By Megan Darby, RTCC, 9 December 2014 | The role of fossil fuel lobbyists at UN climate talks came under fire on Monday, as activists mobbed a side event in Lima. In T-shirts emblazoned with “Get the FF out”, protesters descended on a panel discussion held by the Global Carbon Capture and Storage Institute. Speakers had to fight their way through the throng, replete with TV cameras, to get to their seats – although the crowd quickly dispersed when the event started. In it, Shell adviser David Hone set out two projections of future energy use, both of which entailed levels of warming scientists consider dangerous. Negotiators are aiming to limit global temperature rise to 2C, a goal the International Energy Agency sees as attainable. In line with that, they are seriously considering a target of zero net emissions by 2050. That means any remaining emissions from fossil fuels will have to be buried or offset with strategies like large scale tree planting.

Rachel Kyte’s challenge for science: make landscape approaches easy for countries to use
By Kate Evans, CIFOR Forests News Blog, 9 December 2014 | Rachel Kyte, Vice President and Special Envoy for Climate Change at the World Bank Group, says the scientific and civil society community needs to assume responsibility for developing tools to make ‘landscape approaches’ easier to apply on the ground. Speaking on the sidelines of the Global Landscapes Forum in Lima, Peru, she said: “There’s an urgent need to bring our technical knowhow, our programmatic knowhow, the different stakeholders, and the financing mechanisms that have been developed, together in packages that are easy for developing country governments to use… That’s going to be absolutely fundamental if we’re going to get to speed and scale.” Rachel Kyte’s opening keynote speech can be seen here.

Paula Caballero: See Sustainable Development Goals through landscapes prism
By Kate Evans, CIFOR Forests News Blog, 9 December 2014 | Paula Caballero, Senior Director of Environment and Natural Resources Global Practice at the World Bank, says the United Nations Sustainable Development Goals (SDGs) which are currently under development should be seen through the prism of landscapes. “That means that we don’t just look at the obvious targets that focus on terrestrial ecosystems, or forests, or water or oceans, but that we take those targets that might not be so obvious – like women’s participation for example – and put a landscape lens on them,” she said on the sidelines of the Global Landscapes Forum in Lima, Peru. “There are a whole range of issues that are outside of the ‘usual suspect’ targets that provide critical entry points for having landscapes be what I call a sort of organising principle of the SDGs.”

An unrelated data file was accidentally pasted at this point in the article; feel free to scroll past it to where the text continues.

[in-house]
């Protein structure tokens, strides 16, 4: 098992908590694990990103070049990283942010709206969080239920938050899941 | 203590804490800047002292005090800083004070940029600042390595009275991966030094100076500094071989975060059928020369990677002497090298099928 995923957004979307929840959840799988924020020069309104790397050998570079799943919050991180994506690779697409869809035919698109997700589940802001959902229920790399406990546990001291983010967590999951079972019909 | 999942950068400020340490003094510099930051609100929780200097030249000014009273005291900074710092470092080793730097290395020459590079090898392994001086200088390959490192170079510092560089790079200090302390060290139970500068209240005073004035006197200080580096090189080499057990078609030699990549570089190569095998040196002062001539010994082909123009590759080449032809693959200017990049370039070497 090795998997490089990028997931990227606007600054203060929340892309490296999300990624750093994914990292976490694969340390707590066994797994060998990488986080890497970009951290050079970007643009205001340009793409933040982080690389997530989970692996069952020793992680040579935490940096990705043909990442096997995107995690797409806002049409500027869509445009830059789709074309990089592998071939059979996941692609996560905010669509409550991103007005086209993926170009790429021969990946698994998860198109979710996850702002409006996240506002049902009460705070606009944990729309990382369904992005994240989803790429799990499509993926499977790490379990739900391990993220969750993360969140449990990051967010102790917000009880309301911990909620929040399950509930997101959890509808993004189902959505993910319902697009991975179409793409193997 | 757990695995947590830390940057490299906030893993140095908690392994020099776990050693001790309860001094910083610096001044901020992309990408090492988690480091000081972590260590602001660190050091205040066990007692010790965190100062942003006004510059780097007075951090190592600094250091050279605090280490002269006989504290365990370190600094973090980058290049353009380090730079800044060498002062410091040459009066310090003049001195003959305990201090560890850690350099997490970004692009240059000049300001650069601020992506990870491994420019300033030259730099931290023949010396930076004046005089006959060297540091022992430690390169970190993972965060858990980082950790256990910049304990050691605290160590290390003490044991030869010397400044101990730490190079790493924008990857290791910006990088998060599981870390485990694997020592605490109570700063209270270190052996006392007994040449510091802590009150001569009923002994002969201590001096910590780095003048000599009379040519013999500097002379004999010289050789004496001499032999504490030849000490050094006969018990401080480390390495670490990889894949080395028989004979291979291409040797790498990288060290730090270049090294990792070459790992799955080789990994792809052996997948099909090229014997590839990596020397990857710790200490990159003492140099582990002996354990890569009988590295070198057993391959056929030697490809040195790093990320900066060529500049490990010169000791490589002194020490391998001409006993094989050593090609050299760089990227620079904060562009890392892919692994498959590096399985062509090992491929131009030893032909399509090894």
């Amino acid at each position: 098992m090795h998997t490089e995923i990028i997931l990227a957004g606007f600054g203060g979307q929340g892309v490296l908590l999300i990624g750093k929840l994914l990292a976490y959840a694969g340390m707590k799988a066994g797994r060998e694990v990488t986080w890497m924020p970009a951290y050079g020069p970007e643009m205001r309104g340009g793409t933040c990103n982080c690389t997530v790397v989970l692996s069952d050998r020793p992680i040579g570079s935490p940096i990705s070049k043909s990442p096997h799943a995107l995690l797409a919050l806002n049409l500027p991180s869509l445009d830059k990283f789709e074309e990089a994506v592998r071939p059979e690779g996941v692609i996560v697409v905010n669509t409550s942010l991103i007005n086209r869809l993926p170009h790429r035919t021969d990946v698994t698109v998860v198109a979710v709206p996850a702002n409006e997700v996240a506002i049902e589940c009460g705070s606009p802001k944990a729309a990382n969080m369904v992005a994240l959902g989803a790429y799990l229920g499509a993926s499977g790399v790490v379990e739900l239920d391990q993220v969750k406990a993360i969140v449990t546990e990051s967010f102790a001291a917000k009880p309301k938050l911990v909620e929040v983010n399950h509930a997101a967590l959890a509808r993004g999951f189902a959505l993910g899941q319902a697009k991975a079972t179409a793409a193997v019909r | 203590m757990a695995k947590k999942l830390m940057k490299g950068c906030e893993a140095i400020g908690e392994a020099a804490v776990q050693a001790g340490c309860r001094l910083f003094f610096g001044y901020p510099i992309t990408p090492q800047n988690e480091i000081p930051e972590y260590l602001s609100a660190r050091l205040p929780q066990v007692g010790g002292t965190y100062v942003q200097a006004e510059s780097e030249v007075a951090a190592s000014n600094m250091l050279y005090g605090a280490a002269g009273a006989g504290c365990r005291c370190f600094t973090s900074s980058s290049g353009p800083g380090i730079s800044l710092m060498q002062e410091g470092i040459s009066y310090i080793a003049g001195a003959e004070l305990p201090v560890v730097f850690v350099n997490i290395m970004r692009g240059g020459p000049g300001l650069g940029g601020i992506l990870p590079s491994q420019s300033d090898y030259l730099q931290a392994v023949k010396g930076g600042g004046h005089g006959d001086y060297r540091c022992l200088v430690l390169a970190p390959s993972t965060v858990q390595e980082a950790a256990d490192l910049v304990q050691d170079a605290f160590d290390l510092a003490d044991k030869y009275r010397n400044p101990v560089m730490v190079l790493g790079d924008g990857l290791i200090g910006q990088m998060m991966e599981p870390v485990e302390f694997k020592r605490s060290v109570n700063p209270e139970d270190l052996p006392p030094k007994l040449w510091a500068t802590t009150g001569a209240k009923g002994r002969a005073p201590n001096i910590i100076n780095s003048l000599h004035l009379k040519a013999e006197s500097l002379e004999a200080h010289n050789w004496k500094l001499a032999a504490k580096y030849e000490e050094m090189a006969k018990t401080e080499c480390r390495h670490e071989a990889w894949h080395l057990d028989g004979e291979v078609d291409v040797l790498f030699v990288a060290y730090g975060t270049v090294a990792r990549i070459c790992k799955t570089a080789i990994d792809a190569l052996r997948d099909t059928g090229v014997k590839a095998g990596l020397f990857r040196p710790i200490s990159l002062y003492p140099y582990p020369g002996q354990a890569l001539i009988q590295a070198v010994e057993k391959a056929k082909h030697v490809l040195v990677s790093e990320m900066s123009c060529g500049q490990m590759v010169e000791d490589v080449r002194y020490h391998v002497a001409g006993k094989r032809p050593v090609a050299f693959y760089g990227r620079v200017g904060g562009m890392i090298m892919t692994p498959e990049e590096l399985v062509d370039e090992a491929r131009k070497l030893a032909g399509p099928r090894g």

Brazil’s taps run dry as deforestation worsens
Associated Press, 9 December 2014 | The cutting of trees, scientists say, is hindering the immense jungle’s ability to absorb carbon from the air — and to pull enough water through tree roots to supply gigantic “sky rivers” that move more moisture than the Amazon River itself. More than two-thirds of the rain in southeastern Brazil, home to 40 percent of its population, comes from these sky rivers, studies estimate. When they dry up, drought follows, scientists believe. It’s not just Brazil but South America as a whole for which these rivers in the sky play a pivotal meteorological role, according to a recent study by a top Brazilian climate scientist, Antonio Nobre of the government’s Center for Earth System Science. The study draws together data from multiple researchers to show that the Amazon may be closer to a tipping point than the government has acknowledged and that the changes could be a threat to climates around the globe.

Building BRICS in Restoration—The China-Brazil Landscape Restoration Exchange
By Kathleen Buckingham, Lars Laestadius, Aaron Reuben (IUCN), Vera Lex Engel (São Paulo State University-UNESP), Aurelio Padovezi (TNC) and Phil Covell (Forest Trends), World Resources Institute, 9 December 2014 | Brazil’s Tijuca National Park in Rio de Janeiro has been celebrated for over a century as an example of large-scale restoration. But it’s less than one-thousandth the size of China’s 4-million-hectare (nearly 10- million-acre) restoration of the Loess Plateau. While the Chinese project is much bigger, Brazil can boast of restoring lands rich in biodiversity. What can Brazil and China learn from each other from their experiences in landscape restoration? A new long-term cooperation between Chinese and Brazilian experts, which will soon include experts from other countries, aims to answer that question. Brazil and China’s global influence is vast. Brazil and China are both BRICS, a group of major emerging national economies that also includes Russia, India and South Africa.

World Bank and GEF Partner with Colombia for Forest Conservation
Climate Change Policy & Practice (IISD), 9 December 2014 | The World Bank announced the approval of a Global Environment Facility (GEF) funded project to support improved forest governance and sustainable land management in Colombia. The project intends to balance conservation goals with the needs of local populations through investments in agroforestry, support for protected areas management, institutional capacity building for indigenous and community land management, and the development of cross-sectoral strategies for sustainable land management. In addition to providing local benefits, the project is the first commitment delivered under the Vision Amazonia, an initiative by the Government of Colombia to reduce greenhouse gas (GHG) emissions from its forested areas. As such, the project also contains elements to enhance monitoring and reporting on forest-based emissions.

[Indonesia] To include local people in REDD+ activities, four conditions required, study finds